This framework guided the snowball methodology, described in further detail in the eAppendix (available at www.ajmc.com). In order to appear in our literature review, a study had to cover the clinical area of breast cancer, with the scientific application of a genomic test. Further, the analysis had to include a cost-effectiveness analysis broadly defined. A costeffectiveness analysis uses 2 basic building blocks—economic cost and clinical effectiveness—to assess the value of a test, drug, or other healthcare product. Value comes from calculating the incremental improvement derived from a particular test over existing technology.12
This conceptual framework resulted in a review of 9 studies as described in the section titled Published Studies on Economic Outcomes. Due to the small number of studies available for each topic area of the review, we present studies on an individual basis rather than presenting summary results across studies.
PUBLISHED STUDIES ON ECONOMIC OUTCOMES
Several studies have been published utilizing economic modeling methods to analyze the benefits and costs of genomic testing for breast cancer. The costs of genomic testing are 2-fold: the cost of the genomic test itself and the costs associated with false-negative or false-positive results. For a complete listing of cost variables, please see the Ishikawa Fishbone Analysis13,14 depicted in the Figure. The Jefferson Population Health Continuing Professional Education Collaborative created the diagram based on the references cited in the article. Thus, the Figure is an original work based on the source material from this literature review.
The direct cost of genomic tests is clear and varies by test and payer. The evidence report commissioned by the Evaluation of Genomic Application in Practice and Prevention Working Group and the Agency for Healthcare Research and Quality identified the 3 genomic tests for women with breast cancer that are clinically available in the United States (MammaPrint, Oncotype DX, and CancerTYPE ID).2,9 The cost is generally regarded as $3460, with a range of $1960 to $4860. The cost for a particular patient depends on factors such as insurance coverage policy and regional variability.15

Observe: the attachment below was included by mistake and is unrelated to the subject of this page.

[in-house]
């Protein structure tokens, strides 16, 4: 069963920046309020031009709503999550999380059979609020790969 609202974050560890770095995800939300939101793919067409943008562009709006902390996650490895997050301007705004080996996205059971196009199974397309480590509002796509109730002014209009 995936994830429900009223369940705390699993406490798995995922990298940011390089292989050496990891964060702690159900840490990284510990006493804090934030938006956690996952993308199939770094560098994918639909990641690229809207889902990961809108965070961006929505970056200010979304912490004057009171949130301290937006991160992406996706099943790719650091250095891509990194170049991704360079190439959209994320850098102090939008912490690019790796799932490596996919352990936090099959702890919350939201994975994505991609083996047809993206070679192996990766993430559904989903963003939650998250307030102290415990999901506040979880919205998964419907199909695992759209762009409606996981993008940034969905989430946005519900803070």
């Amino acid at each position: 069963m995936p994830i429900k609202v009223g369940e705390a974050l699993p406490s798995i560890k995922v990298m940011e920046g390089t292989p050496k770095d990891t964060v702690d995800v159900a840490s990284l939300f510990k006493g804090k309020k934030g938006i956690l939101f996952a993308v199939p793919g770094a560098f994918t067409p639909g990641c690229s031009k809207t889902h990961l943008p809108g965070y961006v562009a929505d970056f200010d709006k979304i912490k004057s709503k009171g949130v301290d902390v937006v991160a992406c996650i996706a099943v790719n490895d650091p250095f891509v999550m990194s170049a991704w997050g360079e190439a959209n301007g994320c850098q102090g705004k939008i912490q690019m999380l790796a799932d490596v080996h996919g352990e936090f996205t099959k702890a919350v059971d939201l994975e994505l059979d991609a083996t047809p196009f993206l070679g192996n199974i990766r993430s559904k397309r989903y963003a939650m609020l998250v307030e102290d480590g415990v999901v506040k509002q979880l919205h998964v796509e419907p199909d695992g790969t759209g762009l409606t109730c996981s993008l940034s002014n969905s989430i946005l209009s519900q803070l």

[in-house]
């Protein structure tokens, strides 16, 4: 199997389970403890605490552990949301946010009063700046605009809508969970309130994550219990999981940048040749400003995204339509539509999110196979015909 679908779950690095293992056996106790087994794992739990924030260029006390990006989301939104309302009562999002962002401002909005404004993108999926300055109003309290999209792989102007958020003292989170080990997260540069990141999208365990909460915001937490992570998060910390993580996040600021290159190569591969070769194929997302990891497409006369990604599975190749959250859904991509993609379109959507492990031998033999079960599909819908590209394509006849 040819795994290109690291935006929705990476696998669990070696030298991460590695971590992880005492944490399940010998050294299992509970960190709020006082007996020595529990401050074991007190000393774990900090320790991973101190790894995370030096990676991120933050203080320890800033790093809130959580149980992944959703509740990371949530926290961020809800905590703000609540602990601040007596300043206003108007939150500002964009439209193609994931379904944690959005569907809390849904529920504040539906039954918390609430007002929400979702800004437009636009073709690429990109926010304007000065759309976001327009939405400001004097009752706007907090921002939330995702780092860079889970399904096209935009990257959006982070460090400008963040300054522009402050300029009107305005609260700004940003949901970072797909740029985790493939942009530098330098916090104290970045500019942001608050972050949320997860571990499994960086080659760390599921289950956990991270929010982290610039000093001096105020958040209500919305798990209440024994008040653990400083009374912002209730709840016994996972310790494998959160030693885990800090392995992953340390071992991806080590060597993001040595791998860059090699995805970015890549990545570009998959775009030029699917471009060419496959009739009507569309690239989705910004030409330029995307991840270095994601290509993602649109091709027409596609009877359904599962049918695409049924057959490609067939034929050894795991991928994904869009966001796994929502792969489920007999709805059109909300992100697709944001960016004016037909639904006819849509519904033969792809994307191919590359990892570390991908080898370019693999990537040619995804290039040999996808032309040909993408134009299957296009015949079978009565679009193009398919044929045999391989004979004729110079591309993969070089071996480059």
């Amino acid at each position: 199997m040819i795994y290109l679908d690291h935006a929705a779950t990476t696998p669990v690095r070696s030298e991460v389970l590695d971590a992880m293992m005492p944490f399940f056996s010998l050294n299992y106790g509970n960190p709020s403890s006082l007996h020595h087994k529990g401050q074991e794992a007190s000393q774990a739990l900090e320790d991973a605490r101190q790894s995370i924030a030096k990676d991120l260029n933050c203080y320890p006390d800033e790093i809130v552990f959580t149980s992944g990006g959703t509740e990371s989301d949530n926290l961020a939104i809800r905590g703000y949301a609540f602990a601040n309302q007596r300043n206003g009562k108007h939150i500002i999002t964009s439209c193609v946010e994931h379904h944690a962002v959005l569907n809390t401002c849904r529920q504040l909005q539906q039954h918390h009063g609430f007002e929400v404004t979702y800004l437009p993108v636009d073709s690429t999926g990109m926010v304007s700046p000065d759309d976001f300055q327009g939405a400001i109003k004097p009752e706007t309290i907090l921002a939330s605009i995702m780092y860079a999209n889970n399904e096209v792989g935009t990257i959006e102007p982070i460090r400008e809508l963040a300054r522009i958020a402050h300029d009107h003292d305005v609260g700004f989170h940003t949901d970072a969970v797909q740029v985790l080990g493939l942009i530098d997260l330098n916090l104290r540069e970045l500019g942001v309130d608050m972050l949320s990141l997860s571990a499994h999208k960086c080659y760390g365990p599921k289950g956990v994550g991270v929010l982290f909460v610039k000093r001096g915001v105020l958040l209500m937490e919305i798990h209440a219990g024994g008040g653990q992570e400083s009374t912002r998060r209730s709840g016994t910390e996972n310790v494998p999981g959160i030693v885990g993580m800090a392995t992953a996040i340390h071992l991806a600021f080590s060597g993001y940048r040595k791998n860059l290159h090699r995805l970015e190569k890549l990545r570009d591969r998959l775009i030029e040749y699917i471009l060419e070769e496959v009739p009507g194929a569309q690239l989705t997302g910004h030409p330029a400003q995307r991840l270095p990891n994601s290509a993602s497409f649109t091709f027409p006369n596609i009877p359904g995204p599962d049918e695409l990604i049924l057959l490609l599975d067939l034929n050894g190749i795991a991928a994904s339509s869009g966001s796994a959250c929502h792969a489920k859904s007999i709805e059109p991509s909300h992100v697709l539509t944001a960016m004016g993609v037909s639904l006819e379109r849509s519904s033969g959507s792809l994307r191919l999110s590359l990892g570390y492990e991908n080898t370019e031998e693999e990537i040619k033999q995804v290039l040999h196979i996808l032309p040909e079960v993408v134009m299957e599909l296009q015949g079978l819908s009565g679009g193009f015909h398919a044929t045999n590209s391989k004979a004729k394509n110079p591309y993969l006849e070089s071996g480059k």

Economic modeling studies have focused primarily on the direct costs associated with breast cancer treatment and recurrence, while failing to fully address indirect costs. For patients, these indirect costs play a significant role in treatment decision making. The false-negative cost mainly includes the cost of nonfatal recurrences and mortality during recurrence or chemotherapy, and is estimated at $51,000.16 Medical costs and related nonmedical costs of unnecessary chemotherapy are high: treatment costs varied from $10,000 to $23,000 in a prior study that was included in our side-byside comparison.17 In another study included in our comparison, adverse events related to chemotherapy were found to cost more than $2000 per patient.18 In a third study included in our comparison, Bacchi and colleagues19 stated that the 18% difference in cost between use and nonuse of an assay could be attributed to the cost of medications for prophylaxis and treatment of side effects of chemotherapy.4
There is limited mention of indirect costs (eg, productivity loss) in any of the published studies we reviewed. There have been attempts to estimate the burden of side effects in terms of quality of life or other patient-reported outcome measures. However, there is no systematic study that translates indirect costs into monetary terms. Data used in a payer perspective study that we reviewed focused on the avoidance of costs of long-term adjuvant chemotherapy such as infertility and second primary tumors.20 A study by Hornberger and colleagues21 in 2011 that was included in our comparison also did not translate indirect costs into monetary terms.
The most significant benefit expected from tailoring treatment using genomic testing is a reduction in adverse drug effects for subpopulations that may not benefit from chemotherapy. The adverse effects of chemotherapy include nausea, vomiting, alopecia, fatigue, vasomotor symptoms, pain, and risk of infection.22 McArdle and colleagues23 found that 85% of patients receiving chemotherapy experienced nausea and vomiting and suffered distress, 36% of patients lost their hair, and 39% of patients developed mucosal ulceration. They also reported that depression and anxiety occurred in patients receiving chemotherapy, although psychiatric morbidity was present for some of these patients even prior to invasive surgery.